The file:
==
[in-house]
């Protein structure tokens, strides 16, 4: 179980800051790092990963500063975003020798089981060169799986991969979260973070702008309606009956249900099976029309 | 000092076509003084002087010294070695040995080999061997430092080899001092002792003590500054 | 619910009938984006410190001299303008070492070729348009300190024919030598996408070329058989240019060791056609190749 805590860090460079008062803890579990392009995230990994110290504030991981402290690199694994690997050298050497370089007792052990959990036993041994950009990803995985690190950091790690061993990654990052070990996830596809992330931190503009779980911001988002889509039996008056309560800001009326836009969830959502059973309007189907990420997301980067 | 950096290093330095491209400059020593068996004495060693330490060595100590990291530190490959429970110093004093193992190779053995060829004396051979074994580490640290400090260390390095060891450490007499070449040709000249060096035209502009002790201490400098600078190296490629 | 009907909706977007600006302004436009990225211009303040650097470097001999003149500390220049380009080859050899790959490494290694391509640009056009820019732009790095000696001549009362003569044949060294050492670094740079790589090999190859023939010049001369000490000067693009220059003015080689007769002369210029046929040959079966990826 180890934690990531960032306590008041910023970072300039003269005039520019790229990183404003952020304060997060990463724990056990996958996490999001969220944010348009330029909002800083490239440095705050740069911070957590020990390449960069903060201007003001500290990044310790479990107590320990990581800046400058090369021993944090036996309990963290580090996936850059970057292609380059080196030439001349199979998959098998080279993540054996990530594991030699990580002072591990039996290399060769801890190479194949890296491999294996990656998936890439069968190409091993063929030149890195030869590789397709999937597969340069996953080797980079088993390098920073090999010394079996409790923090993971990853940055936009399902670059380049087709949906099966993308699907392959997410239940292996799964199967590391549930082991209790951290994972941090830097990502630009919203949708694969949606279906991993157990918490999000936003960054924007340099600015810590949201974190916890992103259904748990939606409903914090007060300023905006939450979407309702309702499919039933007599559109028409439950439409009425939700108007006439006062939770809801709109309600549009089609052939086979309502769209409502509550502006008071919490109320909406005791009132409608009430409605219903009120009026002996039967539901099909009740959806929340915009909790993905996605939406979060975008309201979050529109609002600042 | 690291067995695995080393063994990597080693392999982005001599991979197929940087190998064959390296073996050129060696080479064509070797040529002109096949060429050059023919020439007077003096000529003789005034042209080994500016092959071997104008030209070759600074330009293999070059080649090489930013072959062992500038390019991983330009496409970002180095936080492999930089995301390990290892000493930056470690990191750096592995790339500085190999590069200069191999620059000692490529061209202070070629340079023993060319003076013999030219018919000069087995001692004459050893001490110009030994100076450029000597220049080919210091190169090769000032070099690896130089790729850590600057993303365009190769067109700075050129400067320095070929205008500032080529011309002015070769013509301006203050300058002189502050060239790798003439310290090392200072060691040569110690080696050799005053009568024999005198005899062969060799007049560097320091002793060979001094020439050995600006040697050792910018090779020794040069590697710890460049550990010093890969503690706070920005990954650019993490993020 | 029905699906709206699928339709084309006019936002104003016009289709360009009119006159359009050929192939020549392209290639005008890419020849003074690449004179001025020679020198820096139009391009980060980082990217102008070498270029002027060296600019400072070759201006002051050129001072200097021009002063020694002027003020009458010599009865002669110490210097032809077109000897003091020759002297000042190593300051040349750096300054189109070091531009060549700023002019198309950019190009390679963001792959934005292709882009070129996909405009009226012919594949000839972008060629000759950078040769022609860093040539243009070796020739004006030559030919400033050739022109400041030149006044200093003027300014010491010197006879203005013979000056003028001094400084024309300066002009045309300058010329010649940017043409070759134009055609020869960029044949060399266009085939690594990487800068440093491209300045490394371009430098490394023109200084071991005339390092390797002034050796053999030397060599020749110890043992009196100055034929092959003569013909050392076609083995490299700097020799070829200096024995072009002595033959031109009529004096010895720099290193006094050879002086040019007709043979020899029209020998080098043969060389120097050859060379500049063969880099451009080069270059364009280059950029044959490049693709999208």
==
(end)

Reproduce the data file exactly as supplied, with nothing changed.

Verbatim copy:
[in-house]
């Protein structure tokens, strides 16, 4: 179980800051790092990963500063975003020798089981060169799986991969979260973070702008309606009956249900099976029309 | 000092076509003084002087010294070695040995080999061997430092080899001092002792003590500054 | 619910009938984006410190001299303008070492070729348009300190024919030598996408070329058989240019060791056609190749 805590860090460079008062803890579990392009995230990994110290504030991981402290690199694994690997050298050497370089007792052990959990036993041994950009990803995985690190950091790690061993990654990052070990996830596809992330931190503009779980911001988002889509039996008056309560800001009326836009969830959502059973309007189907990420997301980067 | 950096290093330095491209400059020593068996004495060693330490060595100590990291530190490959429970110093004093193992190779053995060829004396051979074994580490640290400090260390390095060891450490007499070449040709000249060096035209502009002790201490400098600078190296490629 | 009907909706977007600006302004436009990225211009303040650097470097001999003149500390220049380009080859050899790959490494290694391509640009056009820019732009790095000696001549009362003569044949060294050492670094740079790589090999190859023939010049001369000490000067693009220059003015080689007769002369210029046929040959079966990826 180890934690990531960032306590008041910023970072300039003269005039520019790229990183404003952020304060997060990463724990056990996958996490999001969220944010348009330029909002800083490239440095705050740069911070957590020990390449960069903060201007003001500290990044310790479990107590320990990581800046400058090369021993944090036996309990963290580090996936850059970057292609380059080196030439001349199979998959098998080279993540054996990530594991030699990580002072591990039996290399060769801890190479194949890296491999294996990656998936890439069968190409091993063929030149890195030869590789397709999937597969340069996953080797980079088993390098920073090999010394079996409790923090993971990853940055936009399902670059380049087709949906099966993308699907392959997410239940292996799964199967590391549930082991209790951290994972941090830097990502630009919203949708694969949606279906991993157990918490999000936003960054924007340099600015810590949201974190916890992103259904748990939606409903914090007060300023905006939450979407309702309702499919039933007599559109028409439950439409009425939700108007006439006062939770809801709109309600549009089609052939086979309502769209409502509550502006008071919490109320909406005791009132409608009430409605219903009120009026002996039967539901099909009740959806929340915009909790993905996605939406979060975008309201979050529109609002600042 | 690291067995695995080393063994990597080693392999982005001599991979197929940087190998064959390296073996050129060696080479064509070797040529002109096949060429050059023919020439007077003096000529003789005034042209080994500016092959071997104008030209070759600074330009293999070059080649090489930013072959062992500038390019991983330009496409970002180095936080492999930089995301390990290892000493930056470690990191750096592995790339500085190999590069200069191999620059000692490529061209202070070629340079023993060319003076013999030219018919000069087995001692004459050893001490110009030994100076450029000597220049080919210091190169090769000032070099690896130089790729850590600057993303365009190769067109700075050129400067320095070929205008500032080529011309002015070769013509301006203050300058002189502050060239790798003439310290090392200072060691040569110690080696050799005053009568024999005198005899062969060799007049560097320091002793060979001094020439050995600006040697050792910018090779020794040069590697710890460049550990010093890969503690706070920005990954650019993490993020 | 029905699906709206699928339709084309006019936002104003016009289709360009009119006159359009050929192939020549392209290639005008890419020849003074690449004179001025020679020198820096139009391009980060980082990217102008070498270029002027060296600019400072070759201006002051050129001072200097021009002063020694002027003020009458010599009865002669110490210097032809077109000897003091020759002297000042190593300051040349750096300054189109070091531009060549700023002019198309950019190009390679963001792959934005292709882009070129996909405009009226012919594949000839972008060629000759950078040769022609860093040539243009070796020739004006030559030919400033050739022109400041030149006044200093003027300014010491010197006879203005013979000056003028001094400084024309300066002009045309300058010329010649940017043409070759134009055609020869960029044949060399266009085939690594990487800068440093491209300045490394371009430098490394023109200084071991005339390092390797002034050796053999030397060599020749110890043992009196100055034929092959003569013909050392076609083995490299700097020799070829200096024995072009002595033959031109009529004096010895720099290193006094050879002086040019007709043979020899029209020998080098043969060389120097050859060379500049063969880099451009080069270059364009280059950029044959490049693709999208």